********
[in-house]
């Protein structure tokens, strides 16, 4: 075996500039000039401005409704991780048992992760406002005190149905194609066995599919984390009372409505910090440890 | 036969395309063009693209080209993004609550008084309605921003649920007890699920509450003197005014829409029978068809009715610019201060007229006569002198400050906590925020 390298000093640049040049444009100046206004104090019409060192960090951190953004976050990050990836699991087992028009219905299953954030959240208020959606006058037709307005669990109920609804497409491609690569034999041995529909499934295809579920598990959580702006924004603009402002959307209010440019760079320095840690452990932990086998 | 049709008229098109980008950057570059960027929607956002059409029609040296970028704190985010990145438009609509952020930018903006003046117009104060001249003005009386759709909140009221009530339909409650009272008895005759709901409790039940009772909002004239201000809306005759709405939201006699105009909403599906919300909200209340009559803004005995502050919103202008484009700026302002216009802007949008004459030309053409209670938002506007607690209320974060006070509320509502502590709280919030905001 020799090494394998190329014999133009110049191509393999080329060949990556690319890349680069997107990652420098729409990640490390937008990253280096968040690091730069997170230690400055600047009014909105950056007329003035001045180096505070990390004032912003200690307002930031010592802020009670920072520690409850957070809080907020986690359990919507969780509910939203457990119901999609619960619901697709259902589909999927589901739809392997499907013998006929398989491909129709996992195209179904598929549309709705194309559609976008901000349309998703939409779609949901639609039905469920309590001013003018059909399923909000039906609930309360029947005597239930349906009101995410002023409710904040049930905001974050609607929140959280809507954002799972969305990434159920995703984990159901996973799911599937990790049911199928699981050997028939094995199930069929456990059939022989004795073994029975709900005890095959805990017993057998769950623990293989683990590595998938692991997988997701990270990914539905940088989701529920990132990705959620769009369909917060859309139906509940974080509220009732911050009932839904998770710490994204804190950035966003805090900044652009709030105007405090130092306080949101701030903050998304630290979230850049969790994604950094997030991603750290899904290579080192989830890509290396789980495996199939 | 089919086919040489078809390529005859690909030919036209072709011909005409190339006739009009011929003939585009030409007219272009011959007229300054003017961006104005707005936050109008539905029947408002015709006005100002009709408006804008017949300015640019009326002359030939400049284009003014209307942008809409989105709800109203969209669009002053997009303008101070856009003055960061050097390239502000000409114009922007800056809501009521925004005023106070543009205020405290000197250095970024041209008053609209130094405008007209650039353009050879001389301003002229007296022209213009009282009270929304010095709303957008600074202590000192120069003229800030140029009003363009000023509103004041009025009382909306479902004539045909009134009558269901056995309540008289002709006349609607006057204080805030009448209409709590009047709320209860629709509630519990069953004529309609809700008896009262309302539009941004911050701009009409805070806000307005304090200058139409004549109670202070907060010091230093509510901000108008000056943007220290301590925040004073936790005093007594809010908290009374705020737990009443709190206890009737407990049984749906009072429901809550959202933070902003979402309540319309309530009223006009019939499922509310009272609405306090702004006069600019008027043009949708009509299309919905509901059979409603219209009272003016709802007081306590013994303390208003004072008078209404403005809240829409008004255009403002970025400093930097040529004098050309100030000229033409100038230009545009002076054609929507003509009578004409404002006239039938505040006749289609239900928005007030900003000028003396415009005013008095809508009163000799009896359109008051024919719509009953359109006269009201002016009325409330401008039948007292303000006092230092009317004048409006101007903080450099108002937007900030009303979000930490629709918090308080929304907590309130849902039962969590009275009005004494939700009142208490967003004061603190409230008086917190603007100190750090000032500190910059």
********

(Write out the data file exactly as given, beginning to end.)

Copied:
[in-house]
């Protein structure tokens, strides 16, 4: 075996500039000039401005409704991780048992992760406002005190149905194609066995599919984390009372409505910090440890 | 036969395309063009693209080209993004609550008084309605921003649920007890699920509450003197005014829409029978068809009715610019201060007229006569002198400050906590925020 390298000093640049040049444009100046206004104090019409060192960090951190953004976050990050990836699991087992028009219905299953954030959240208020959606006058037709307005669990109920609804497409491609690569034999041995529909499934295809579920598990959580702006924004603009402002959307209010440019760079320095840690452990932990086998 | 049709008229098109980008950057570059960027929607956002059409029609040296970028704190985010990145438009609509952020930018903006003046117009104060001249003005009386759709909140009221009530339909409650009272008895005759709901409790039940009772909002004239201000809306005759709405939201006699105009909403599906919300909200209340009559803004005995502050919103202008484009700026302002216009802007949008004459030309053409209670938002506007607690209320974060006070509320509502502590709280919030905001 020799090494394998190329014999133009110049191509393999080329060949990556690319890349680069997107990652420098729409990640490390937008990253280096968040690091730069997170230690400055600047009014909105950056007329003035001045180096505070990390004032912003200690307002930031010592802020009670920072520690409850957070809080907020986690359990919507969780509910939203457990119901999609619960619901697709259902589909999927589901739809392997499907013998006929398989491909129709996992195209179904598929549309709705194309559609976008901000349309998703939409779609949901639609039905469920309590001013003018059909399923909000039906609930309360029947005597239930349906009101995410002023409710904040049930905001974050609607929140959280809507954002799972969305990434159920995703984990159901996973799911599937990790049911199928699981050997028939094995199930069929456990059939022989004795073994029975709900005890095959805990017993057998769950623990293989683990590595998938692991997988997701990270990914539905940088989701529920990132990705959620769009369909917060859309139906509940974080509220009732911050009932839904998770710490994204804190950035966003805090900044652009709030105007405090130092306080949101701030903050998304630290979230850049969790994604950094997030991603750290899904290579080192989830890509290396789980495996199939 | 089919086919040489078809390529005859690909030919036209072709011909005409190339006739009009011929003939585009030409007219272009011959007229300054003017961006104005707005936050109008539905029947408002015709006005100002009709408006804008017949300015640019009326002359030939400049284009003014209307942008809409989105709800109203969209669009002053997009303008101070856009003055960061050097390239502000000409114009922007800056809501009521925004005023106070543009205020405290000197250095970024041209008053609209130094405008007209650039353009050879001389301003002229007296022209213009009282009270929304010095709303957008600074202590000192120069003229800030140029009003363009000023509103004041009025009382909306479902004539045909009134009558269901056995309540008289002709006349609607006057204080805030009448209409709590009047709320209860629709509630519990069953004529309609809700008896009262309302539009941004911050701009009409805070806000307005304090200058139409004549109670202070907060010091230093509510901000108008000056943007220290301590925040004073936790005093007594809010908290009374705020737990009443709190206890009737407990049984749906009072429901809550959202933070902003979402309540319309309530009223006009019939499922509310009272609405306090702004006069600019008027043009949708009509299309919905509901059979409603219209009272003016709802007081306590013994303390208003004072008078209404403005809240829409008004255009403002970025400093930097040529004098050309100030000229033409100038230009545009002076054609929507003509009578004409404002006239039938505040006749289609239900928005007030900003000028003396415009005013008095809508009163000799009896359109008051024919719509009953359109006269009201002016009325409330401008039948007292303000006092230092009317004048409006101007903080450099108002937007900030009303979000930490629709918090308080929304907590309130849902039962969590009275009005004494939700009142208490967003004061603190409230008086917190603007100190750090000032500190910059």